known to
        > happen with units that were assembled at the factory, not just the
        units
        > that have been opened by customers, is that the whisker will
        actually work
        > its way under the gear tower contact. This can cause the whisker
        to get
        > somewhat bent out of shape and generally wreak havoc with the
        electrical
        > conductivity. A normal symptom of this is if the truck will
        conduct power
        > when it's turned one way but not the other and frequently not when
        it's just
        > straight. (See Bill's Test Three.)
        >
        > As an interesting side light, I'm turning over an idea in my head
        about how
        > to make a narrow body locomotive (i.e. GP7 or the like) using much
        of the
        > MTL hardware as a starting point, but using a very different
        conduction
        > path. Now, I must say this up front, I am looking at doing this
        for myself,
        > and I am in no way interested in producing or selling these. MTL
        might get
        > very mad at me if I tried such a thing, at least at this point.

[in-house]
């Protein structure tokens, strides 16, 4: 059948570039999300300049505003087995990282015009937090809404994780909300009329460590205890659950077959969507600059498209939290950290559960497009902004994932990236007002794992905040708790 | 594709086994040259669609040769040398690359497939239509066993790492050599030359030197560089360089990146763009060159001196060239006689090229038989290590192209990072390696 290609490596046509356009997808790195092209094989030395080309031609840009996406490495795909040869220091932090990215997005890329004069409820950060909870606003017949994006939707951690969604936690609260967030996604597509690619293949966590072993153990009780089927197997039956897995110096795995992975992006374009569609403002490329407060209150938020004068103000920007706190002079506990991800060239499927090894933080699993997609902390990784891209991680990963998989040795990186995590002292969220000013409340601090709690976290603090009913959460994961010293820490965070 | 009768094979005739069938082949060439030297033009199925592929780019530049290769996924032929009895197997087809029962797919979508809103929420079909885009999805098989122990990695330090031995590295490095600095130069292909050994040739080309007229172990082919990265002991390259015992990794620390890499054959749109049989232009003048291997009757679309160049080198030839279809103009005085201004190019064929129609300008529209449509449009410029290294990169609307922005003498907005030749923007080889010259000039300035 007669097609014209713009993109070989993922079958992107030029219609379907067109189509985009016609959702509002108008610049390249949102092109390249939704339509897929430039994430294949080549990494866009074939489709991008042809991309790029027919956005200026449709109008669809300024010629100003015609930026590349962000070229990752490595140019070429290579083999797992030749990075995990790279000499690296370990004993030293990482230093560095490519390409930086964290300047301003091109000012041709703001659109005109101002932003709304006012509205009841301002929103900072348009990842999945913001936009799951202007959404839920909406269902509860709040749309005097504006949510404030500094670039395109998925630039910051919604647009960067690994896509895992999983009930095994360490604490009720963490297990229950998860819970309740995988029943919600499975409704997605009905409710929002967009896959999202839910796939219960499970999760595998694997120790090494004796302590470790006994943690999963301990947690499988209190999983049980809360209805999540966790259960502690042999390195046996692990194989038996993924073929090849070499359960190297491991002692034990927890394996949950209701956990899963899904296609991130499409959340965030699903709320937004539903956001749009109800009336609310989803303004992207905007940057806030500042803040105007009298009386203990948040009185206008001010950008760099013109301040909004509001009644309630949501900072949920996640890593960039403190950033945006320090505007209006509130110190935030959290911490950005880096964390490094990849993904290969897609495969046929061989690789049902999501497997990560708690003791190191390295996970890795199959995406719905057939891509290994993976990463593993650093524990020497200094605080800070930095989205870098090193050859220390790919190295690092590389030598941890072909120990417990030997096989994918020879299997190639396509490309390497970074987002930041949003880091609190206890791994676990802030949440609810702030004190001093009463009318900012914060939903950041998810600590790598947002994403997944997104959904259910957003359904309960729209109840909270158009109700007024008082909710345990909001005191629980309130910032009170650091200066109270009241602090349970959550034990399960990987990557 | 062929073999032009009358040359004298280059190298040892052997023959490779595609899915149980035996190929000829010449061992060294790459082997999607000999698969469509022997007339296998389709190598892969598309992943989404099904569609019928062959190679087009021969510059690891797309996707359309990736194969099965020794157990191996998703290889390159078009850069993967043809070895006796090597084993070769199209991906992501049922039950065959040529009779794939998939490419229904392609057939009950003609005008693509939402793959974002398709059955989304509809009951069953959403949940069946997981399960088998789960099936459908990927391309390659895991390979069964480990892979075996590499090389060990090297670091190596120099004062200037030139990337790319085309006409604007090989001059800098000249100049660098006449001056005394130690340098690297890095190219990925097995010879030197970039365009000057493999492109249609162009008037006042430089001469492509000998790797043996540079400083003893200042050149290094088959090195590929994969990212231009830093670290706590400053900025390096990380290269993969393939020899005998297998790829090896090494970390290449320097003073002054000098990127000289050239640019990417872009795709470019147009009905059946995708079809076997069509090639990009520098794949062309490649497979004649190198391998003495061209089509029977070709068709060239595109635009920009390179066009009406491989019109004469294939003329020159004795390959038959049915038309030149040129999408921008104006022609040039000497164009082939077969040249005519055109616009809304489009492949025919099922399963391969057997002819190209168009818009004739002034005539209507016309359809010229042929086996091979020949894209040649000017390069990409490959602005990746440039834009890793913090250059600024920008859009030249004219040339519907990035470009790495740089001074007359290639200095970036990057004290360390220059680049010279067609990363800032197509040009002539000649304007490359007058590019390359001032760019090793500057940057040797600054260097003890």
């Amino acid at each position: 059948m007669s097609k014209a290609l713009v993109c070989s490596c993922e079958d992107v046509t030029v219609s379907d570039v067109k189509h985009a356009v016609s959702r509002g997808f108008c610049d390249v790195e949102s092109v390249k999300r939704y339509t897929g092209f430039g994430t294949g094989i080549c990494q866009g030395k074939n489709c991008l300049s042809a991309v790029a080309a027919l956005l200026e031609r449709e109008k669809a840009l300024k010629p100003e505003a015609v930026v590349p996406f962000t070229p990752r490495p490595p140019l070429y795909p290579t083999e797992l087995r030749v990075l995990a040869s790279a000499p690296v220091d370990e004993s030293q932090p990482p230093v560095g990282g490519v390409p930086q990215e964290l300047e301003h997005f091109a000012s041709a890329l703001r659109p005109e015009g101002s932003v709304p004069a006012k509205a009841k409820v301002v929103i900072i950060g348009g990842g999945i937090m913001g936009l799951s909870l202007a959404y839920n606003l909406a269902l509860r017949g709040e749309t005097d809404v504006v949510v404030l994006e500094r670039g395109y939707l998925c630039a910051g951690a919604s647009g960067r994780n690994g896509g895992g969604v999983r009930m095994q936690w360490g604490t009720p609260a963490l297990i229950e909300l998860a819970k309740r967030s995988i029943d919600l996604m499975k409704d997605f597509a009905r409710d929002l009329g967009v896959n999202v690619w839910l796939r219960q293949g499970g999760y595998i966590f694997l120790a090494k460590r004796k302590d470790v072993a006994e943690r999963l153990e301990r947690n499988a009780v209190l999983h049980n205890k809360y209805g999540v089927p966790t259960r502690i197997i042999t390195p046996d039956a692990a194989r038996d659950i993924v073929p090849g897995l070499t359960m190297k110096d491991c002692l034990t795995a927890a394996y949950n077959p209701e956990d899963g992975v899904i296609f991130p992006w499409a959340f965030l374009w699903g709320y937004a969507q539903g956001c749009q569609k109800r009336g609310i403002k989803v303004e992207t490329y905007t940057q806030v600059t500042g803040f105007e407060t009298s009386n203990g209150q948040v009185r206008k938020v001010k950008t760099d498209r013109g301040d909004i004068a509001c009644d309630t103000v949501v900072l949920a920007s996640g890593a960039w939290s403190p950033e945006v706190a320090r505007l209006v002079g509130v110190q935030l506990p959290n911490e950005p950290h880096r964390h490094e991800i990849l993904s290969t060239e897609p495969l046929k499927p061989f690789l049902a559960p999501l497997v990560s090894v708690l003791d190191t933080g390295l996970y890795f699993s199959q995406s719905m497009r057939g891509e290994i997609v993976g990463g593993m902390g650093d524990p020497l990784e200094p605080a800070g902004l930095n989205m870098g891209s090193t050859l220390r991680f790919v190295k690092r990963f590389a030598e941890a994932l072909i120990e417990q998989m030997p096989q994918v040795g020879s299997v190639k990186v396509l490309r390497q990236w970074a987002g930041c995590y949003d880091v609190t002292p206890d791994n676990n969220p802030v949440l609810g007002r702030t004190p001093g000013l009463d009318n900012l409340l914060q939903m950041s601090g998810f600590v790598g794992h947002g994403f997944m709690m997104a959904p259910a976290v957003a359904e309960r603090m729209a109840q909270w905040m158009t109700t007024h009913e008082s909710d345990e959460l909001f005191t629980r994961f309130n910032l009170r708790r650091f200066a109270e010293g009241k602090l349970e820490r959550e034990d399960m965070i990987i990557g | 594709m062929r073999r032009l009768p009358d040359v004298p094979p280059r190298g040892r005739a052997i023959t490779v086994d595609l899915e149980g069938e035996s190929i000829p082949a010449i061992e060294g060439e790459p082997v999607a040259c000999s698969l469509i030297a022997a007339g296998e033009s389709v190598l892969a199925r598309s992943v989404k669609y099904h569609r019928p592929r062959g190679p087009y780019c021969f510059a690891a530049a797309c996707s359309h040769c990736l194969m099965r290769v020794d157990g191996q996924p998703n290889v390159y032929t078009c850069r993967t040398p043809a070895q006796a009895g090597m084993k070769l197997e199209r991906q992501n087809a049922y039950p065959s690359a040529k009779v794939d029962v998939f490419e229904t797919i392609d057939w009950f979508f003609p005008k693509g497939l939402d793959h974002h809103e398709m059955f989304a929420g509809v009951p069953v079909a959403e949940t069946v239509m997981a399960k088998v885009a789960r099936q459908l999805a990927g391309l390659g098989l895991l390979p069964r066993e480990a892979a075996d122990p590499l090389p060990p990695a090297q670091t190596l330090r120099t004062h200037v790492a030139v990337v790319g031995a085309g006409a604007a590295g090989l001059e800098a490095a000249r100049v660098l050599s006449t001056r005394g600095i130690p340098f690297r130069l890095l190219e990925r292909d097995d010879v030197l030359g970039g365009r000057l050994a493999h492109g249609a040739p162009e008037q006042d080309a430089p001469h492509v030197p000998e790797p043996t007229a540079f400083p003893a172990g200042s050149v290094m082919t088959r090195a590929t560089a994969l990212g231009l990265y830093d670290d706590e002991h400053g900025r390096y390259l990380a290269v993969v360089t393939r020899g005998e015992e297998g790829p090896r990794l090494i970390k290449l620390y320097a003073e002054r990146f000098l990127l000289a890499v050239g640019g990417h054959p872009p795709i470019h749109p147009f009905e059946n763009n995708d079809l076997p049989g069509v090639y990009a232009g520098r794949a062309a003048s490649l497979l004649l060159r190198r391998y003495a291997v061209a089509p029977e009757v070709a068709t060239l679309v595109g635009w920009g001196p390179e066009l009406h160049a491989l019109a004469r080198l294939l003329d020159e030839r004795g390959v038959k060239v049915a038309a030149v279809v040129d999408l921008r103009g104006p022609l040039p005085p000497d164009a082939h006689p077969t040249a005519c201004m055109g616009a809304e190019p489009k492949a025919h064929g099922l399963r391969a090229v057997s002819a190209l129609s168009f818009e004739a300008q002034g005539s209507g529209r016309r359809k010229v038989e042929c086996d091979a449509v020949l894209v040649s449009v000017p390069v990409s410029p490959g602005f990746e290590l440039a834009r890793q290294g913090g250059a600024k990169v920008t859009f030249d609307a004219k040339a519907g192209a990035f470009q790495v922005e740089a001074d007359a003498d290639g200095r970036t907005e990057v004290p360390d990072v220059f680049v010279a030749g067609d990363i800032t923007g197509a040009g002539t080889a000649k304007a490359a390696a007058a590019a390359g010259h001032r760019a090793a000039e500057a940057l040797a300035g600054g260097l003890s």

However, as
        > time permits, I'll continue tinkering with this idea and I keep
        folks
        > informed about my progress.
        >
        > -Geoff.
      • zbendtrack@aol.com
        ... locos ... Well, help me here. Always willing to learn, and thankful for the assist. I ve had four basket cases arrive over the last year for last rites
        Message 3 of 7 , Dec 3, 2001
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          Geoff:

          > one thing that I haven't seen in my diagnostic efforts on these little
          locos
          > is that the placements of the wheels makes a difference. Now, there are
          > wheelsets that are just not so good, but in general I've found that a good
          > wheelset can go in left or right into any position on a truck.

          Well, help me here. Always willing to learn, and thankful for the assist.

          I've had four basket cases arrive over the last year for "last rites" or
          "fixin." Two were "sorta" assembled and one was in a zip lock plastic bag
          upon arrival in the mail. Only one was in "as built" configuration, and it
          was just plain dirty and unlubricated.

          It could be I've just run into some of the "not so good" wheelsets you refer
          to. In any case, the performance of the three disassembled units upon
          cleaning and reassembly has worse than poor. One of them would run a few
          feet, and flat lock up the gear tower. One looked like a Mexican Jumping
          Bean, with the truck occasionally lifting the chassis up in the air while it